Official: Qatar to avoid ‘white elephants’ as it plans third Olympics bid
Even though it is more than a decade away, the 2024 Olympics is very much on Qatar’s mind as it maps out a master plan for the country’s future sports venues.
Qatar has already unsuccessfully bid for the Olympics twice, in part because of the searing heat it sees in the summertime, when the games are usually held.
This week, following an audit of Qatar’s 62 existing venues for usability and proposed 19 new ones, the Olympic Committee’s general secretary Saoud bin Abdulrahman al-Thani unveiled the Qatar Sports Venue Master Plan (QSVMP) with the 2024 Olympics “in mind,” Gulf Times reports:
“Our focus since the beginning of this project has been legacy and ensuring that we avoid white elephants,’ said His Excellency Sheikh Saoud. “We have watched countries build large venues and struggle later with what to do with them; and our team has worked backwards, thinking first about how these venues can be of use in the future before planning their use during major sporting events.”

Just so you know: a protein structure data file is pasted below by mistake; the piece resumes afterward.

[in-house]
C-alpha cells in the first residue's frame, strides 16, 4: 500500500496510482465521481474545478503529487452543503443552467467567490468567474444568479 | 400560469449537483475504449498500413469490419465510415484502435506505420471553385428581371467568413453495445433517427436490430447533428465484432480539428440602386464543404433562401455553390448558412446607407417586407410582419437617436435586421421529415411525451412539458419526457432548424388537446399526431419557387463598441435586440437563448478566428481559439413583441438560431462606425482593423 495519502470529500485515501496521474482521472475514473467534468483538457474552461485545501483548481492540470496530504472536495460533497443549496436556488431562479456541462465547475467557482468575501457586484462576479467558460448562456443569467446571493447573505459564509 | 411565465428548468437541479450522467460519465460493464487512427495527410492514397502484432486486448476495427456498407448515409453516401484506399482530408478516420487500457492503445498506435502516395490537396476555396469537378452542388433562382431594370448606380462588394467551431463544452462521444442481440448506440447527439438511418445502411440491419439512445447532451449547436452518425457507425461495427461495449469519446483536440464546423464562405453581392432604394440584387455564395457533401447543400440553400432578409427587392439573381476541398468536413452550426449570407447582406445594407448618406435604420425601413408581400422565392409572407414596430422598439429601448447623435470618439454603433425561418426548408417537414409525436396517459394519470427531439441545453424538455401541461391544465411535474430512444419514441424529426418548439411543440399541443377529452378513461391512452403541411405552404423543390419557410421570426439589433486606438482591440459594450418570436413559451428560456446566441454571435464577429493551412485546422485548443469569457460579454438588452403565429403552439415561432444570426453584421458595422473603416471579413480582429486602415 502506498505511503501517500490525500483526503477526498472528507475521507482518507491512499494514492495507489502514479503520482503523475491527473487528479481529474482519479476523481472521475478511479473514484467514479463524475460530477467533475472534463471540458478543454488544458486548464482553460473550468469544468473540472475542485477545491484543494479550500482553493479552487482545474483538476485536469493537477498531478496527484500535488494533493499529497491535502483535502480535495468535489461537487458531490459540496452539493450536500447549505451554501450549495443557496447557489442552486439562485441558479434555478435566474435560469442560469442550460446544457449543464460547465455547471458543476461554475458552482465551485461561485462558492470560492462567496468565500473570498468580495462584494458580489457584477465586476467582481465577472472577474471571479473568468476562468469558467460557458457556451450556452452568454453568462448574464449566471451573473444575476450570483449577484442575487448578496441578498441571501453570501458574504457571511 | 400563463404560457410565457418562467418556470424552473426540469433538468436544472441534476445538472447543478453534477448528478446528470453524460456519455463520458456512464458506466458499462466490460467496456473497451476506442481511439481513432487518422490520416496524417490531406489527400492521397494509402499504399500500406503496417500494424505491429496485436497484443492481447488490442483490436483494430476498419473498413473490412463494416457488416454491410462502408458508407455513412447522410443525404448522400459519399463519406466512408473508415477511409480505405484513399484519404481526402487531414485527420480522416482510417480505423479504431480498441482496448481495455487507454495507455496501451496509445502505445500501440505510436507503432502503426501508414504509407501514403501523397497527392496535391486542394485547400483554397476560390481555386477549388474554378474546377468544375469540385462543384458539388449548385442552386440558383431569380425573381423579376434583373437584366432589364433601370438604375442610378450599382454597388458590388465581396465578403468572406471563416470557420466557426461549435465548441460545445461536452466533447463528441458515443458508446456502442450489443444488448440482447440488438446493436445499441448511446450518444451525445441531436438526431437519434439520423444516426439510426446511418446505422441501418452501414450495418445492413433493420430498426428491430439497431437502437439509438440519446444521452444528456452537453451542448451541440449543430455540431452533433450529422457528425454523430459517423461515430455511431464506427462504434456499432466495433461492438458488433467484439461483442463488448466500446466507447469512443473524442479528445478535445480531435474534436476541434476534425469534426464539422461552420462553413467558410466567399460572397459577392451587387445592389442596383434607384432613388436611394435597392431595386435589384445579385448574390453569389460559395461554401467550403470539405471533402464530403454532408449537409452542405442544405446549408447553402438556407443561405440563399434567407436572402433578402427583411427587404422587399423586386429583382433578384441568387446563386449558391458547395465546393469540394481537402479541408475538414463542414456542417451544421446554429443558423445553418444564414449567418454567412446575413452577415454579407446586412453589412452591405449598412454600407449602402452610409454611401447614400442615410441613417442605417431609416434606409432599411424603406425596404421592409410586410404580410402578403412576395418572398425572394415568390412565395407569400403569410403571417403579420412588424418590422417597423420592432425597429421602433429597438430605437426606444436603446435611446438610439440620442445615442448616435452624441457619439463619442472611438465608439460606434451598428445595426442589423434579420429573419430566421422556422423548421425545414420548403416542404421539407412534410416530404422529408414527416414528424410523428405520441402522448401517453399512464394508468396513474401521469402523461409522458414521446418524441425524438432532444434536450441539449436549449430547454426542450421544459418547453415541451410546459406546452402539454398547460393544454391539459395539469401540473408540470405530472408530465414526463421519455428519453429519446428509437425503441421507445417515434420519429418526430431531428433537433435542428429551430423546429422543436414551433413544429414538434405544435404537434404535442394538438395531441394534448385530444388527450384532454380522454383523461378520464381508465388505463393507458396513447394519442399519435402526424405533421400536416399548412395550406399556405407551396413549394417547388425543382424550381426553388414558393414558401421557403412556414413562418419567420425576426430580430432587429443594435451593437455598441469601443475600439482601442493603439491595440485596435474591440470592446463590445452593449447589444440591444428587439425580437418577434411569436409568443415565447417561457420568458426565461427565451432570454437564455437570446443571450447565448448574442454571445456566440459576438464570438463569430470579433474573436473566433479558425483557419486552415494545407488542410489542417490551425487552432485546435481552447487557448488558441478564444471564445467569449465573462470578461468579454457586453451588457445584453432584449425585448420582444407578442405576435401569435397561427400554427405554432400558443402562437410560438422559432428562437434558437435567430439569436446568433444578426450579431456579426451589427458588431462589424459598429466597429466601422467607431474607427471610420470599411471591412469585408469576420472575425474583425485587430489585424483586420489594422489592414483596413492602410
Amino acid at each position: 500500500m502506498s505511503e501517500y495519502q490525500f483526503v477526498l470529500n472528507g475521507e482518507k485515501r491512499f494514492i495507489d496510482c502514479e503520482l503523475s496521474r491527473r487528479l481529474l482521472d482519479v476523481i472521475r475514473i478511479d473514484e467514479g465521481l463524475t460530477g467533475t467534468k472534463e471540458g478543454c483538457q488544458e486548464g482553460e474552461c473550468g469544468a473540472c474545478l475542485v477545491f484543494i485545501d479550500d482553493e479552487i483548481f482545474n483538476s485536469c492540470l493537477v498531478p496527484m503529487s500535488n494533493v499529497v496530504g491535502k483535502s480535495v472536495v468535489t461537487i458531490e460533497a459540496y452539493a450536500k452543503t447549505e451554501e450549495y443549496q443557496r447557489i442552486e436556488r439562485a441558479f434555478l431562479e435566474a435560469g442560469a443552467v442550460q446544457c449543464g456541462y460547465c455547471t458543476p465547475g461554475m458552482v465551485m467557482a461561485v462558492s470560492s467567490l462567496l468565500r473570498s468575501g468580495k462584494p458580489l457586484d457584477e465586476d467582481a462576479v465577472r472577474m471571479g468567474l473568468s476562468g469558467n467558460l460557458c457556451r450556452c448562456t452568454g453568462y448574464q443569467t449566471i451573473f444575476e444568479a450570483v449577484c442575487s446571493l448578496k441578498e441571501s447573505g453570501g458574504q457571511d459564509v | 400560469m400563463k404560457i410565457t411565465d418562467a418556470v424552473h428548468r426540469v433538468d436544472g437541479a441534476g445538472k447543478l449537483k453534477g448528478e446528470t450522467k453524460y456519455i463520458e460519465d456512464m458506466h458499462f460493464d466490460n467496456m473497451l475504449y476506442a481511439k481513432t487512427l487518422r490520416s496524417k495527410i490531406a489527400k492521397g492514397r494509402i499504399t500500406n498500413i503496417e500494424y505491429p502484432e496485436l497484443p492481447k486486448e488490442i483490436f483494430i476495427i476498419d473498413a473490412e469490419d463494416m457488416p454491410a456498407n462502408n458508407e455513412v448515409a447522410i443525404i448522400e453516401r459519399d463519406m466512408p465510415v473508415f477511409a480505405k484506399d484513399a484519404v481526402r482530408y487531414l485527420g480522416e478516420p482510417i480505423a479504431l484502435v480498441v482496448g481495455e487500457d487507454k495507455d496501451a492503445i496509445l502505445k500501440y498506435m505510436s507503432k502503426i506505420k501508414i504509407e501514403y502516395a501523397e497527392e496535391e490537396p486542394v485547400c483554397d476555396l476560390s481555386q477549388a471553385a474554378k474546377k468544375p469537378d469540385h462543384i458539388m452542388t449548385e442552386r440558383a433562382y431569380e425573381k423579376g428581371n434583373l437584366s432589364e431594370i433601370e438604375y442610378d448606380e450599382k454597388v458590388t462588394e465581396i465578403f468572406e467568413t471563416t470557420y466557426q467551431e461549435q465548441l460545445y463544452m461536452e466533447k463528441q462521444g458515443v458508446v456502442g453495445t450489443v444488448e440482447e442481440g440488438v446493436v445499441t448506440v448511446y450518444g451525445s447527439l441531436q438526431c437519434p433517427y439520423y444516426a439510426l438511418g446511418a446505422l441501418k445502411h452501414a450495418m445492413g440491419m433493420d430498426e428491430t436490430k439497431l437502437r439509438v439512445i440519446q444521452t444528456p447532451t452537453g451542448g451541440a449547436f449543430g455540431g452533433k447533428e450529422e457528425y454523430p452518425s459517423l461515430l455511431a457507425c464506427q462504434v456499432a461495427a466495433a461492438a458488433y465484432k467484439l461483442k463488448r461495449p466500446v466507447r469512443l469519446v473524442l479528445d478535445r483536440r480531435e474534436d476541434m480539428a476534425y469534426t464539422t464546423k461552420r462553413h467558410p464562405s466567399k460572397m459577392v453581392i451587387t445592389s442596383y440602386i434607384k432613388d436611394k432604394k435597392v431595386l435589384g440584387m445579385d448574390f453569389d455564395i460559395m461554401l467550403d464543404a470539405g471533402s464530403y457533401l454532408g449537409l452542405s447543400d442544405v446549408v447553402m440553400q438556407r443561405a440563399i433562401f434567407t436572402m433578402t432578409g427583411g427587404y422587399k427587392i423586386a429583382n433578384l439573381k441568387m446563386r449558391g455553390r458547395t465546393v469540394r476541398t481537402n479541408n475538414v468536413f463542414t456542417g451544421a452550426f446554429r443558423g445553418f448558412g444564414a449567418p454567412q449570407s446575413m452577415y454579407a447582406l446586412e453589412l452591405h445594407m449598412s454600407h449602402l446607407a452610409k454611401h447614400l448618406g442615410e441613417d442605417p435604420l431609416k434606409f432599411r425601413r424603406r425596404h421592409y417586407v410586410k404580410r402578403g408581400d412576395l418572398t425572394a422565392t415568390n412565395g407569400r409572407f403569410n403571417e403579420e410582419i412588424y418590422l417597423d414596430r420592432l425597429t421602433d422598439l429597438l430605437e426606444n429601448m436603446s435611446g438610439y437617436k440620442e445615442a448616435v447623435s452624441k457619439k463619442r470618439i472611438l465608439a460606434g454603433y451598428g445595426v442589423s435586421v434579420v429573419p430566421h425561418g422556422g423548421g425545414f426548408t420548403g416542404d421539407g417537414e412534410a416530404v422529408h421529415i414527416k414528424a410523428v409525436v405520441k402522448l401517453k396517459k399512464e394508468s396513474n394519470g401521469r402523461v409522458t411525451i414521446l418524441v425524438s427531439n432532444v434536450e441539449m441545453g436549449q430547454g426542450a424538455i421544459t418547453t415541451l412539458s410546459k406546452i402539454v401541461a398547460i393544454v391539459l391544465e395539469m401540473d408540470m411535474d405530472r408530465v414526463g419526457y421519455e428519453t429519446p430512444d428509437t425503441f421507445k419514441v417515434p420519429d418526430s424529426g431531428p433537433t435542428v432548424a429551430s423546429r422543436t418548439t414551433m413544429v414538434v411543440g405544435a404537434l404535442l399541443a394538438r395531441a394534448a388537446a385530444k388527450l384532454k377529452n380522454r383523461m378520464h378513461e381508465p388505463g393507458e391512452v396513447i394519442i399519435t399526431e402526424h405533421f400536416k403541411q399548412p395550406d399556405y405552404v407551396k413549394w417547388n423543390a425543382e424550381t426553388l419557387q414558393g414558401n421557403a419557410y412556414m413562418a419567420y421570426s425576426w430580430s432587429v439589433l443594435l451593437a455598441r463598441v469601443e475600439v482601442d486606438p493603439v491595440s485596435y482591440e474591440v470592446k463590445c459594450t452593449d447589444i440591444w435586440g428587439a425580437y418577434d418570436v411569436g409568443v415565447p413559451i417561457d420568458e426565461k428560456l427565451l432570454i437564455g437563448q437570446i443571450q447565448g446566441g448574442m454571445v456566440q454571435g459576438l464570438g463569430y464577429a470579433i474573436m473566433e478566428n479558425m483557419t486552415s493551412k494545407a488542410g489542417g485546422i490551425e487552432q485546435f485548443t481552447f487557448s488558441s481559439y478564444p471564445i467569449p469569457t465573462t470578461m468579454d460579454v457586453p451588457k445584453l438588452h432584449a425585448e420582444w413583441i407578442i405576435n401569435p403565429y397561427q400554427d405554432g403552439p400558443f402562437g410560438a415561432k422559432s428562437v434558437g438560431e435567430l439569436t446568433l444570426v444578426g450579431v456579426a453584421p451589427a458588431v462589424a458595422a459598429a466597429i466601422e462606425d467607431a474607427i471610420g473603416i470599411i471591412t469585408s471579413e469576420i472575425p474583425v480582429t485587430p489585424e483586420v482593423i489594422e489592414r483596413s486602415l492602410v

All sports venues will also be integrated into Qatar’s future transportation network, said Abdul Rahman al-Malki, Director of Engineering at QOC.
2020 bid fails
Six months ago, the International Olympic Committee cut Doha as a possible host of the 2020 Olympics, citing the heat, concerns over athletes’ health and the effects rescheduling the games to October could have on the televised games.
Previously, the IOC had said moving the games to the cooler fall months in Qatar would not be a “deal-breaker,” but that is not what it stated in its final evaluation report, Reuters reports:
“In July/August, people have more leisure/vacation time. There is therefore a risk that an October Games would become a ‘weekend Olympics Games’ and with a reduced demographic reach, broadcasters would have difficulties in attracting the same audience levels in terms of working people and youth,” it said.
How Qatar, which will also host the 2022 World Cup in the summer months, will allay the IOC’s concerns the next time around remains to be seen.
Credit: Photo by Nick Leonard